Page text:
The results of a unique hydrogen powertrain technology concept feasibility study conducted by British Briggs Automotive Company (BAC) and Viritech to develop a new e-Mono have been released.
The Office for Zero Emission Vehicles awarded Viritech a Niche Vehicle Network Feasibility Study grant to conduct research into developing a hydrogen powertrain for niche vehicle applications. The e-Mono concept was developed in collaboration with Liverpool-based BAC, makers of the renowned Mono supercar. It follows BAC’s principles of uncompromising performance and driver experience.
One of the most difficult aspects of converting a 555kg Mono supercar to zero-emissions is maintaining its ultra-lightweight, especially since going battery-electric would make the car 50% heavier. Furthermore, while BEV cars can travel at the same speed as a gasoline-powered counterpart, the joy of a track-focused supercar lies in its agility and responsiveness through corners. Viritech and BAC set out to design a ZEV (Zero Emission Vehicle) e-Mono that adhered to BAC’s founding principle of making the best-driving car in the world.
Viritech’s philosophy is to create fuel cell drivetrains that are lighter, smaller, and more efficient than anything else on the market, and BAC wanted to create a ZEV powertrain that could be fitted into the existing chassis and body while minimizing weight. The e-Mono also needed to match, if not better, the Mono R’s Silverstone lap time.
The combination of a fuel cell, a hydrogen storage tank, and a battery pack would be heavier than a gasoline engine, but if kept to a manageable weight, the Mono’s legendary agility would not be compromised.
Fitting a fuel cell powertrain into an existing Mono chassis was one of the biggest challenges, followed by maintaining perfect weight distribution and finally fitting the finished car into the confines of existing Mono bodywork.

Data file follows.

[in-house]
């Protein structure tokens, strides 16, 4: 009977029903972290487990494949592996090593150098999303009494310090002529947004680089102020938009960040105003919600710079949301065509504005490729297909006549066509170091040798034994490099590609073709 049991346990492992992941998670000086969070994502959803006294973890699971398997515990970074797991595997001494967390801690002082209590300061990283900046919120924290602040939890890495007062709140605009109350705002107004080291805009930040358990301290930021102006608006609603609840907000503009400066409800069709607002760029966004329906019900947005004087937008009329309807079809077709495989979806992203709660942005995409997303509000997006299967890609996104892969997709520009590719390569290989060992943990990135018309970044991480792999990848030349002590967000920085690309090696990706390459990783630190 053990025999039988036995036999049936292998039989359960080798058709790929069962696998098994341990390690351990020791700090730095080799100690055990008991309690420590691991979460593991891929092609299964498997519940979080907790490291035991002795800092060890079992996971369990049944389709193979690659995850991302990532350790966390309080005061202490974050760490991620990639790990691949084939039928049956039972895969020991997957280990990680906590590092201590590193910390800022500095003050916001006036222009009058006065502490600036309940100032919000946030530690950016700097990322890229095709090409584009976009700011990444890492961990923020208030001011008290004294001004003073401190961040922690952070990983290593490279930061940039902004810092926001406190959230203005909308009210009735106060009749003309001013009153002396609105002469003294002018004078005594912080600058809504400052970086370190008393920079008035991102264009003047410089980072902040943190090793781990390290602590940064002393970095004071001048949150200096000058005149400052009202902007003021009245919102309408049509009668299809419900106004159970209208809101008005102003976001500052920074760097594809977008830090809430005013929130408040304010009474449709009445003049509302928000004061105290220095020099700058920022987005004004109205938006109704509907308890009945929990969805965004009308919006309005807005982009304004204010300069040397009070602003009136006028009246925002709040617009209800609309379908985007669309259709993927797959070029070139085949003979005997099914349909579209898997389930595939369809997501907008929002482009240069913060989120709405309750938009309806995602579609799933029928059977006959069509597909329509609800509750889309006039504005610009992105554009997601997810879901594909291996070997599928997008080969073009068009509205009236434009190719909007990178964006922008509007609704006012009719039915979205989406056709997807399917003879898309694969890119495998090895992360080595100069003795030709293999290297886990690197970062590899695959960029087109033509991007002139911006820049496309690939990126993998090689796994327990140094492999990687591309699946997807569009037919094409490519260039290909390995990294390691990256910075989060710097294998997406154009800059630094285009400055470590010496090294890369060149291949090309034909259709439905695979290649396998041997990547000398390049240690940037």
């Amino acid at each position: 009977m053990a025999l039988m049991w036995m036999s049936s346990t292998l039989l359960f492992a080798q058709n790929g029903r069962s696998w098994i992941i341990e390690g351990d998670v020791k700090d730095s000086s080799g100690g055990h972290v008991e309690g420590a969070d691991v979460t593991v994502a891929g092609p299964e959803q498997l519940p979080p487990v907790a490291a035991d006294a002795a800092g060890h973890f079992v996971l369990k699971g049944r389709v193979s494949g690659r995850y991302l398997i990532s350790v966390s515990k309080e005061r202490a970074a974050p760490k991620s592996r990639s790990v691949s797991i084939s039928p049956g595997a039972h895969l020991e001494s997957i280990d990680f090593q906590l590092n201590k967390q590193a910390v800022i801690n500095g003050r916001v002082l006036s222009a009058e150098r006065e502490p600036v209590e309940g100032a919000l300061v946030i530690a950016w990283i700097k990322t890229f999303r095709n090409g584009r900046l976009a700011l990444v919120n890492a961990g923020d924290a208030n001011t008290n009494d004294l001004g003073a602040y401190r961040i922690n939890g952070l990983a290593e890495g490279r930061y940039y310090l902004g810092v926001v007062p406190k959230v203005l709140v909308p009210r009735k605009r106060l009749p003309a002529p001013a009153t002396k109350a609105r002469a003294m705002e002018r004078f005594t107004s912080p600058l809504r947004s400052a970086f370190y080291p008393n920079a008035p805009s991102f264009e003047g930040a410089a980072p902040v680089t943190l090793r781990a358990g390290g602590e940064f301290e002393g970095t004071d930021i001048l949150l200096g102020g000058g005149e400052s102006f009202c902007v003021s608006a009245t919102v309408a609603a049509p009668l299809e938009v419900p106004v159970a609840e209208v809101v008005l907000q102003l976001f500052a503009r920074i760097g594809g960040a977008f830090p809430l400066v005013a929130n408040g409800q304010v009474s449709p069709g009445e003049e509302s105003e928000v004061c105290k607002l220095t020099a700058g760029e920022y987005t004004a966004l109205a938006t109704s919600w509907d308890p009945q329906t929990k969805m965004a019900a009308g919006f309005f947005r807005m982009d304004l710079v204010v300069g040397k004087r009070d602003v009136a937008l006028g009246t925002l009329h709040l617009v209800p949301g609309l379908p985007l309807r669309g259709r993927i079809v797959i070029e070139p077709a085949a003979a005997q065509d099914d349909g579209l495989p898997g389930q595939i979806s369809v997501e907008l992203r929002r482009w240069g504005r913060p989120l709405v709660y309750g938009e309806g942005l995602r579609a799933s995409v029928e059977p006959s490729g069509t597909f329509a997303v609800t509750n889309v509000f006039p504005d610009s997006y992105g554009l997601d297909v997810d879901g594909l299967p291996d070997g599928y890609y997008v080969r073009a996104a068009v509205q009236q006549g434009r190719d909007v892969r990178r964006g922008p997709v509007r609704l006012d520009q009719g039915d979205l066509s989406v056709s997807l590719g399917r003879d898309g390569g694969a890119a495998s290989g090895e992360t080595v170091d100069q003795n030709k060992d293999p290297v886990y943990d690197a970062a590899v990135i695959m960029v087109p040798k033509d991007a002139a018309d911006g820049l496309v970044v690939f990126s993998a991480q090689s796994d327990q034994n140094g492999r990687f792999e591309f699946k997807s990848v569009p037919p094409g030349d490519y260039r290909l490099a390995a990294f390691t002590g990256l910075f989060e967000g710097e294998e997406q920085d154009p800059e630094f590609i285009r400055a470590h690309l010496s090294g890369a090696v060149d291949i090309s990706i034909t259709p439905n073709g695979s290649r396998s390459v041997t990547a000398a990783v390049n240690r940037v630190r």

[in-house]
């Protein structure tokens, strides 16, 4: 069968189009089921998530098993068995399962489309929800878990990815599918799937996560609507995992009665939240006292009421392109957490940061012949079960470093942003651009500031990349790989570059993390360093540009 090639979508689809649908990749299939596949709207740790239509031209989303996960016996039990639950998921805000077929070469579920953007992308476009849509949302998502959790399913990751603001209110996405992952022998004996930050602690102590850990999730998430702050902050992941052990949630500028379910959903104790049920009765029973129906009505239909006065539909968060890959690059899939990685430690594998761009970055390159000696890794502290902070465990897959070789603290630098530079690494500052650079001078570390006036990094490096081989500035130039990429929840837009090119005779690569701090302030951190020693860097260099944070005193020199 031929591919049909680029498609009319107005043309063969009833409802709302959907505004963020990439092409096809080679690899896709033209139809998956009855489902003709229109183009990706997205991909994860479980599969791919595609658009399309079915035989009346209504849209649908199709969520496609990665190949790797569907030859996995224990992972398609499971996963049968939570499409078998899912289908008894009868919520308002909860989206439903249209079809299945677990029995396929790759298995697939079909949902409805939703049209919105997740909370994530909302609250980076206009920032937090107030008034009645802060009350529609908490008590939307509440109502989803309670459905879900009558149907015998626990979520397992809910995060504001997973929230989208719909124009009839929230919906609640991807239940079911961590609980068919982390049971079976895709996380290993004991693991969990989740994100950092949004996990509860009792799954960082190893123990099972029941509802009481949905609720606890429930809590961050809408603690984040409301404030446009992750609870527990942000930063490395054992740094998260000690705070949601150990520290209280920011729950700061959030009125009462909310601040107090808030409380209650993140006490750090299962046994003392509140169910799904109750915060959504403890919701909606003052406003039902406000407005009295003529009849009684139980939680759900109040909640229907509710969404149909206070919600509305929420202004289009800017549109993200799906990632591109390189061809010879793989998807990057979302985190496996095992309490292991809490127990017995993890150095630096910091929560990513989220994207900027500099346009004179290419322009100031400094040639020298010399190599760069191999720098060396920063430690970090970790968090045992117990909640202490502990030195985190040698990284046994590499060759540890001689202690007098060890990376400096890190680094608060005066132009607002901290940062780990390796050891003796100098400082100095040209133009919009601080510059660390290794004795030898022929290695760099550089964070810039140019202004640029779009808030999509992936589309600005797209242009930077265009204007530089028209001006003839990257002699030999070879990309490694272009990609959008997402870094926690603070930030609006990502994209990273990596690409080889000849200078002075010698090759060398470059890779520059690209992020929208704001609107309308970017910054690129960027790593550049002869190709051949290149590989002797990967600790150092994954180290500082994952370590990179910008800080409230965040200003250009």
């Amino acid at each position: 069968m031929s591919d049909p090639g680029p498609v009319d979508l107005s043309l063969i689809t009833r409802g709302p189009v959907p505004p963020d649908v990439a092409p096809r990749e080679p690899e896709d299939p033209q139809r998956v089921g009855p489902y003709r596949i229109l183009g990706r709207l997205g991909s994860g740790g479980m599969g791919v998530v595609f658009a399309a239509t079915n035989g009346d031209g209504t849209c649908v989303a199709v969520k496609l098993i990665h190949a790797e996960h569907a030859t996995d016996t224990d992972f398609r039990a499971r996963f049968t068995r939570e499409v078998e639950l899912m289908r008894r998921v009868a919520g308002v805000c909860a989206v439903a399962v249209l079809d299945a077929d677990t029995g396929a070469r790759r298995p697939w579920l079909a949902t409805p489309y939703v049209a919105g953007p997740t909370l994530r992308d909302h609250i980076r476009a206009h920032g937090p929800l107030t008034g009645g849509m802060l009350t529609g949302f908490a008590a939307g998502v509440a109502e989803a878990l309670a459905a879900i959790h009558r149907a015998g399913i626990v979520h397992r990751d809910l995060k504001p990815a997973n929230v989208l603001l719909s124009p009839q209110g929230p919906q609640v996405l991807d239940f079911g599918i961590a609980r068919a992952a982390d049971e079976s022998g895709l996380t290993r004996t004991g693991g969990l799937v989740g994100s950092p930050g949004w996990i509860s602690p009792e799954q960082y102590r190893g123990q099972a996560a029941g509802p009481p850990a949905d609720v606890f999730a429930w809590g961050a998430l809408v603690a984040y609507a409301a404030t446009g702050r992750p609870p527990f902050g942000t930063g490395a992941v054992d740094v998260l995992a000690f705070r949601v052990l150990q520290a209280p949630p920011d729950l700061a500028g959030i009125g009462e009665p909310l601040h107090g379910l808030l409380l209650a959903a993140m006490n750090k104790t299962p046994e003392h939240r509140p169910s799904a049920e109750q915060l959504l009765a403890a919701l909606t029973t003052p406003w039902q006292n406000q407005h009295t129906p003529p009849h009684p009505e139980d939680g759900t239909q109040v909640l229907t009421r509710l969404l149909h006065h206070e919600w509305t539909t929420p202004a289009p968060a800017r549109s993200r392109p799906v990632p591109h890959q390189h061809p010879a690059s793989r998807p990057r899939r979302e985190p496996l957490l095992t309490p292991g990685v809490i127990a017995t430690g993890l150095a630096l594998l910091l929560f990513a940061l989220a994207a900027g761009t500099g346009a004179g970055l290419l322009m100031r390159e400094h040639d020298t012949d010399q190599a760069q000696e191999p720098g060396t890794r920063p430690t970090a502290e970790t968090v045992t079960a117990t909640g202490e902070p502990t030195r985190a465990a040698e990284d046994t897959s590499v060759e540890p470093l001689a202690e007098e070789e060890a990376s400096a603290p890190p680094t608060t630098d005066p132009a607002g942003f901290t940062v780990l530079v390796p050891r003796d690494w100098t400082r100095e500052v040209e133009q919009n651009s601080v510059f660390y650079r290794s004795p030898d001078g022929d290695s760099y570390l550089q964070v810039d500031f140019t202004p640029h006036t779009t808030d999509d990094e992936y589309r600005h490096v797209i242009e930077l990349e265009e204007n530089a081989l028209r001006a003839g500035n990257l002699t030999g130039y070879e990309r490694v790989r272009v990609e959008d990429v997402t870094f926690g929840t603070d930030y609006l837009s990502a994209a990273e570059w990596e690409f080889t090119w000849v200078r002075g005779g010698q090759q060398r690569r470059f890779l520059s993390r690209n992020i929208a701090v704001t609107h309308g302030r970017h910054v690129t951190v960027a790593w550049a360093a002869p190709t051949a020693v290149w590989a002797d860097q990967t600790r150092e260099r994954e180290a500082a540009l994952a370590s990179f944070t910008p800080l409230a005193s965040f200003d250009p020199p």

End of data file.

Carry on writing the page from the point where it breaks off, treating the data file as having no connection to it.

The solution was to cram the battery pack element as far under the seat as possible, and by making the battery pack casing a structural component, the chassis footprint was reduced, allowing more space to be used. The fuel cell was then installed above the battery pack, with the compressor hidden inside the air intake pod used for the Mono R’s petrol engine.
The result is a battery pack that produces 265 horsepower, a fuel cell that produces 107 horsepower, and tiny 3kg front-wheel motors that provide an additional 55 horsepower per motor and all-wheel drive.
In a series of Digital Twin simulation tests, the e-Mono was able to shave two seconds off the Mono R Silverstone lap time (2.04.3 vs 2.06.3). The fuel cell and battery combination allowed the car to complete 10 fast laps of Silverstone before refueling. On the official WLTP cycle, on-road range is calculated at 166 miles, but in real-world use, it’s closer to 140 miles.
By 2024, improvements in fuel cell efficiency will enable a 50 percent increase in range without increasing powertrain size or weight.
The Mono-powertrain R’s weighs only 212kg, while the e-additional Mono’s weight of 149kg includes the new all-wheel-drive system. However, there is room for weight savings by using a carbon case for the fuel cell, which would save an estimated 15-20kg, and Viritech is working on a new battery module that would save another 30kg. The overall vehicle weight would be within 100kg of the current Mono-R.
In the virtual world, a fuel cell electric powertrain has been shown to meet the performance requirements of the world’s most driver-focused, lightweight supercar. They can also be met without modifying the vehicle’s ultra-compact footprint or bodyshell.
The findings of the joint feasibility study provide BAC with a solid foundation and basis for a future proof of concept project, which it will continue to develop and improve with its technical partners in preparation for launching e-Mono to the world.